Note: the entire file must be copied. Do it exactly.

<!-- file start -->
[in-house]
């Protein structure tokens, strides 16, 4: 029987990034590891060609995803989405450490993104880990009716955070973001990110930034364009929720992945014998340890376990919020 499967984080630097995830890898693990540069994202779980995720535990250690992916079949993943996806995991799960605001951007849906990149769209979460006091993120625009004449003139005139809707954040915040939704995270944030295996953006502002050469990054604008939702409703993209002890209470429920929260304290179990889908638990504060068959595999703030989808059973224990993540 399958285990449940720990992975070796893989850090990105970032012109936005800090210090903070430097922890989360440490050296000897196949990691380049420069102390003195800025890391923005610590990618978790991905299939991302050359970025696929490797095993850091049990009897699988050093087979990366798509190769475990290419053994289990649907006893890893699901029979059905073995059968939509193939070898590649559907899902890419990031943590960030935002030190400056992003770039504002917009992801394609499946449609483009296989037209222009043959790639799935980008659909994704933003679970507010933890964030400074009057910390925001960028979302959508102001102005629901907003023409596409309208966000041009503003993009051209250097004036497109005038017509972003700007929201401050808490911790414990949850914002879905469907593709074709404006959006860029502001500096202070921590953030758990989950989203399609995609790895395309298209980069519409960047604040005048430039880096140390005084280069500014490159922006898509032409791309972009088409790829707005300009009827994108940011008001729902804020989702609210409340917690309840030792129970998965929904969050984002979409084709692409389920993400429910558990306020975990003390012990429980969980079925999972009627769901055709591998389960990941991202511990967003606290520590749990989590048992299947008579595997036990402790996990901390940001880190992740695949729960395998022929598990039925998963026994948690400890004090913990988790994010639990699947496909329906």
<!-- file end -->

[in-house]
């Protein structure tokens, strides 16, 4: 029987990034590891060609995803989405450490993104880990009716955070973001990110930034364009929720992945014998340890376990919020 499967984080630097995830890898693990540069994202779980995720535990250690992916079949993943996806995991799960605001951007849906990149769209979460006091993120625009004449003139005139809707954040915040939704995270944030295996953006502002050469990054604008939702409703993209002890209470429920929260304290179990889908638990504060068959595999703030989808059973224990993540 399958285990449940720990992975070796893989850090990105970032012109936005800090210090903070430097922890989360440490050296000897196949990691380049420069102390003195800025890391923005610590990618978790991905299939991302050359970025696929490797095993850091049990009897699988050093087979990366798509190769475990290419053994289990649907006893890893699901029979059905073995059968939509193939070898590649559907899902890419990031943590960030935002030190400056992003770039504002917009992801394609499946449609483009296989037209222009043959790639799935980008659909994704933003679970507010933890964030400074009057910390925001960028979302959508102001102005629901907003023409596409309208966000041009503003993009051209250097004036497109005038017509972003700007929201401050808490911790414990949850914002879905469907593709074709404006959006860029502001500096202070921590953030758990989950989203399609995609790895395309298209980069519409960047604040005048430039880096140390005084280069500014490159922006898509032409791309972009088409790829707005300009009827994108940011008001729902804020989702609210409340917690309840030792129970998965929904969050984002979409084709692409389920993400429910558990306020975990003390012990429980969980079925999972009627769901055709591998389960990941991202511990967003606290520590749990989590048992299947008579595997036990402790996990901390940001880190992740695949729960395998022929598990039925998963026994948690400890004090913990988790994010639990699947496909329906």